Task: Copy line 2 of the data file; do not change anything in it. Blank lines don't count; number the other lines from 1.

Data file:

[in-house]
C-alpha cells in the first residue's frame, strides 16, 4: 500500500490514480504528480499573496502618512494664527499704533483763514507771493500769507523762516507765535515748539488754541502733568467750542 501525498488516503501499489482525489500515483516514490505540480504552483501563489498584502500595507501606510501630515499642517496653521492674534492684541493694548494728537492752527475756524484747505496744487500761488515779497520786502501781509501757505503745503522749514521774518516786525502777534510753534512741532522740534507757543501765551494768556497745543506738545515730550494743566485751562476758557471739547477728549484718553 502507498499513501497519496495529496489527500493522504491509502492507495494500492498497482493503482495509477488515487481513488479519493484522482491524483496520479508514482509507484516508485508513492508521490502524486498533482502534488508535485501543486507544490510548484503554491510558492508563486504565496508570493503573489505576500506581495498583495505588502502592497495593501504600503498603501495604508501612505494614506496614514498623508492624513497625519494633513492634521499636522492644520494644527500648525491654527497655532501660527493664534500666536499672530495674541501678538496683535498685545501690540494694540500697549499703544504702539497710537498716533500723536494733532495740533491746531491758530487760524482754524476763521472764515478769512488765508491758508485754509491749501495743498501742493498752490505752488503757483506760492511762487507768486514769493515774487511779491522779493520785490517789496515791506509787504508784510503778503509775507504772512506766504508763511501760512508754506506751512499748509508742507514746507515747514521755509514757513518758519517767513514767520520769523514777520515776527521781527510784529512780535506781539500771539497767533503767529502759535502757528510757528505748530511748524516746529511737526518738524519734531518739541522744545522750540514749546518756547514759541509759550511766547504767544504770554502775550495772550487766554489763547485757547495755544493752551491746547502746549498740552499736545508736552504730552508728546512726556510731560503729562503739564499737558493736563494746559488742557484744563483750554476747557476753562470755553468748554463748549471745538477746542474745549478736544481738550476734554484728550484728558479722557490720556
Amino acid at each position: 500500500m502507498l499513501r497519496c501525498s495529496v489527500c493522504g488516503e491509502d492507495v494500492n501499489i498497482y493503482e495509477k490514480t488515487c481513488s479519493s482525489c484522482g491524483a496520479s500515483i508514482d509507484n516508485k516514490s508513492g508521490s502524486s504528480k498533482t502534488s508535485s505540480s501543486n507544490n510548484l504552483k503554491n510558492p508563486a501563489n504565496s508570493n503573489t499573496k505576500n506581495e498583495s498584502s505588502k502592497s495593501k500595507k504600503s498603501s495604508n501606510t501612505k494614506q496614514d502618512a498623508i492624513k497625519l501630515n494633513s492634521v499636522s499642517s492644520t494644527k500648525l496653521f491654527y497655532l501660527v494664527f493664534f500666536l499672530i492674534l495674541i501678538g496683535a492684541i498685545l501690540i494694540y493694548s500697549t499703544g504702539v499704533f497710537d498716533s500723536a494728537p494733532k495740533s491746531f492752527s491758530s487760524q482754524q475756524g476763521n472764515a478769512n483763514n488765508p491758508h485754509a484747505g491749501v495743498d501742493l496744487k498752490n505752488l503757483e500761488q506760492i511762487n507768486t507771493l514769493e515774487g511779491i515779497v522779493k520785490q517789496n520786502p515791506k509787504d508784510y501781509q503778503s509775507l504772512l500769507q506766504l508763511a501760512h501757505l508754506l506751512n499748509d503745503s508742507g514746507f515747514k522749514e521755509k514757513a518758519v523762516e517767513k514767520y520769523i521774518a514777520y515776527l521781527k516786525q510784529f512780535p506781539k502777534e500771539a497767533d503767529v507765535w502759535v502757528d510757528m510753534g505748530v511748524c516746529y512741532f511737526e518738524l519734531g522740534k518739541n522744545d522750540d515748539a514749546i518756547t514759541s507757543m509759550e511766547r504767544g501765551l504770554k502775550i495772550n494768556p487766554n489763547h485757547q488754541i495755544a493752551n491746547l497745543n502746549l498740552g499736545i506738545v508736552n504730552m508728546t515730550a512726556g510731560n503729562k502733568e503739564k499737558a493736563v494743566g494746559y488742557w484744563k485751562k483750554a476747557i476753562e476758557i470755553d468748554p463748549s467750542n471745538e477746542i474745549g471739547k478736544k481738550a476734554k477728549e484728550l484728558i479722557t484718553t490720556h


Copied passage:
C-alpha cells in the first residue's frame, strides 16, 4: 500500500490514480504528480499573496502618512494664527499704533483763514507771493500769507523762516507765535515748539488754541502733568467750542 501525498488516503501499489482525489500515483516514490505540480504552483501563489498584502500595507501606510501630515499642517496653521492674534492684541493694548494728537492752527475756524484747505496744487500761488515779497520786502501781509501757505503745503522749514521774518516786525502777534510753534512741532522740534507757543501765551494768556497745543506738545515730550494743566485751562476758557471739547477728549484718553 502507498499513501497519496495529496489527500493522504491509502492507495494500492498497482493503482495509477488515487481513488479519493484522482491524483496520479508514482509507484516508485508513492508521490502524486498533482502534488508535485501543486507544490510548484503554491510558492508563486504565496508570493503573489505576500506581495498583495505588502502592497495593501504600503498603501495604508501612505494614506496614514498623508492624513497625519494633513492634521499636522492644520494644527500648525491654527497655532501660527493664534500666536499672530495674541501678538496683535498685545501690540494694540500697549499703544504702539497710537498716533500723536494733532495740533491746531491758530487760524482754524476763521472764515478769512488765508491758508485754509491749501495743498501742493498752490505752488503757483506760492511762487507768486514769493515774487511779491522779493520785490517789496515791506509787504508784510503778503509775507504772512506766504508763511501760512508754506506751512499748509508742507514746507515747514521755509514757513518758519517767513514767520520769523514777520515776527521781527510784529512780535506781539500771539497767533503767529502759535502757528510757528505748530511748524516746529511737526518738524519734531518739541522744545522750540514749546518756547514759541509759550511766547504767544504770554502775550495772550487766554489763547485757547495755544493752551491746547502746549498740552499736545508736552504730552508728546512726556510731560503729562503739564499737558493736563494746559488742557484744563483750554476747557476753562470755553468748554463748549471745538477746542474745549478736544481738550476734554484728550484728558479722557490720556